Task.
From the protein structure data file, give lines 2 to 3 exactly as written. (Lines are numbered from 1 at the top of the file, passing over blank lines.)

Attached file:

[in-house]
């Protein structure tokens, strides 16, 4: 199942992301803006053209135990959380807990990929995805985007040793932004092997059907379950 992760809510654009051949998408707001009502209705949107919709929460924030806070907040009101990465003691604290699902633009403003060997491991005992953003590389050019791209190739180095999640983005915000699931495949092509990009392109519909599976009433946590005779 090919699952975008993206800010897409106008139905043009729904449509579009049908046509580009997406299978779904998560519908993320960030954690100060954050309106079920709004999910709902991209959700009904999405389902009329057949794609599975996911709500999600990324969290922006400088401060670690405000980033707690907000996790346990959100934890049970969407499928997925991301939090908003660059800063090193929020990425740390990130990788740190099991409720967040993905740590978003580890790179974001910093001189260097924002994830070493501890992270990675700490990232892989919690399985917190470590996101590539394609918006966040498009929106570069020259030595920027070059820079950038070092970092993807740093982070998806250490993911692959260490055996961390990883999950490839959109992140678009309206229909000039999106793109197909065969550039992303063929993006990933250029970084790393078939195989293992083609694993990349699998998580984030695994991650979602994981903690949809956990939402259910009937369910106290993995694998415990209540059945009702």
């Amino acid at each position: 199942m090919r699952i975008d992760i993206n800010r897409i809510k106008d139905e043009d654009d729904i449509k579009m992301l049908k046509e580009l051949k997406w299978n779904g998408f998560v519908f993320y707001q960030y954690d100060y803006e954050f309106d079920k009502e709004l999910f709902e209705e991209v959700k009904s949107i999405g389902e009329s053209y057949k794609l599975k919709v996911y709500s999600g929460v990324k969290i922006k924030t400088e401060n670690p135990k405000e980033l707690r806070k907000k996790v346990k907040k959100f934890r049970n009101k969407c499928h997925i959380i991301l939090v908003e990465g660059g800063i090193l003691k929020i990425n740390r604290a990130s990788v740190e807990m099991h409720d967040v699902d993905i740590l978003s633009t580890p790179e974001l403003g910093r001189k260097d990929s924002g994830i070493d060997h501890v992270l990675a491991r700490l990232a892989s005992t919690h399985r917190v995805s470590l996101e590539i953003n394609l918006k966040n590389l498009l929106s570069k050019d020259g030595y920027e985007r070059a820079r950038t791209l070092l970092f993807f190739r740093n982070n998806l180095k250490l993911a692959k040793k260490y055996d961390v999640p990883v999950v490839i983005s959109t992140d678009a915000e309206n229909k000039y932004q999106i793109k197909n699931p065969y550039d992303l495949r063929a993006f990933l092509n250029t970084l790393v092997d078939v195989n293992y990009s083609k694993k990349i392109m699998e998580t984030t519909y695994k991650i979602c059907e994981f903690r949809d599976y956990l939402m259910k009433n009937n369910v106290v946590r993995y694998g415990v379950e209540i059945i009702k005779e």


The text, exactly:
């Protein structure tokens, strides 16, 4: 199942992301803006053209135990959380807990990929995805985007040793932004092997059907379950 992760809510654009051949998408707001009502209705949107919709929460924030806070907040009101990465003691604290699902633009403003060997491991005992953003590389050019791209190739180095999640983005915000699931495949092509990009392109519909599976009433946590005779 090919699952975008993206800010897409106008139905043009729904449509579009049908046509580009997406299978779904998560519908993320960030954690100060954050309106079920709004999910709902991209959700009904999405389902009329057949794609599975996911709500999600990324969290922006400088401060670690405000980033707690907000996790346990959100934890049970969407499928997925991301939090908003660059800063090193929020990425740390990130990788740190099991409720967040993905740590978003580890790179974001910093001189260097924002994830070493501890992270990675700490990232892989919690399985917190470590996101590539394609918006966040498009929106570069020259030595920027070059820079950038070092970092993807740093982070998806250490993911692959260490055996961390990883999950490839959109992140678009309206229909000039999106793109197909065969550039992303063929993006990933250029970084790393078939195989293992083609694993990349699998998580984030695994991650979602994981903690949809956990939402259910009937369910106290993995694998415990209540059945009702």
């Amino acid at each position: 199942m090919r699952i975008d992760i993206n800010r897409i809510k106008d139905e043009d654009d729904i449509k579009m992301l049908k046509e580009l051949k997406w299978n779904g998408f998560v519908f993320y707001q960030y954690d100060y803006e954050f309106d079920k009502e709004l999910f709902e209705e991209v959700k009904s949107i999405g389902e009329s053209y057949k794609l599975k919709v996911y709500s999600g929460v990324k969290i922006k924030t400088e401060n670690p135990k405000e980033l707690r806070k907000k996790v346990k907040k959100f934890r049970n009101k969407c499928h997925i959380i991301l939090v908003e990465g660059g800063i090193l003691k929020i990425n740390r604290a990130s990788v740190e807990m099991h409720d967040v699902d993905i740590l978003s633009t580890p790179e974001l403003g910093r001189k260097d990929s924002g994830i070493d060997h501890v992270l990675a491991r700490l990232a892989s005992t919690h399985r917190v995805s470590l996101e590539i953003n394609l918006k966040n590389l498009l929106s570069k050019d020259g030595y920027e985007r070059a820079r950038t791209l070092l970092f993807f190739r740093n982070n998806l180095k250490l993911a692959k040793k260490y055996d961390v999640p990883v999950v490839i983005s959109t992140d678009a915000e309206n229909k000039y932004q999106i793109k197909n699931p065969y550039d992303l495949r063929a993006f990933l092509n250029t970084l790393v092997d078939v195989n293992y990009s083609k694993k990349i392109m699998e998580t984030t519909y695994k991650i979602c059907e994981f903690r949809d599976y956990l939402m259910k009433n009937n369910v106290v946590r993995y694998g415990v379950e209540i059945i009702k005779e």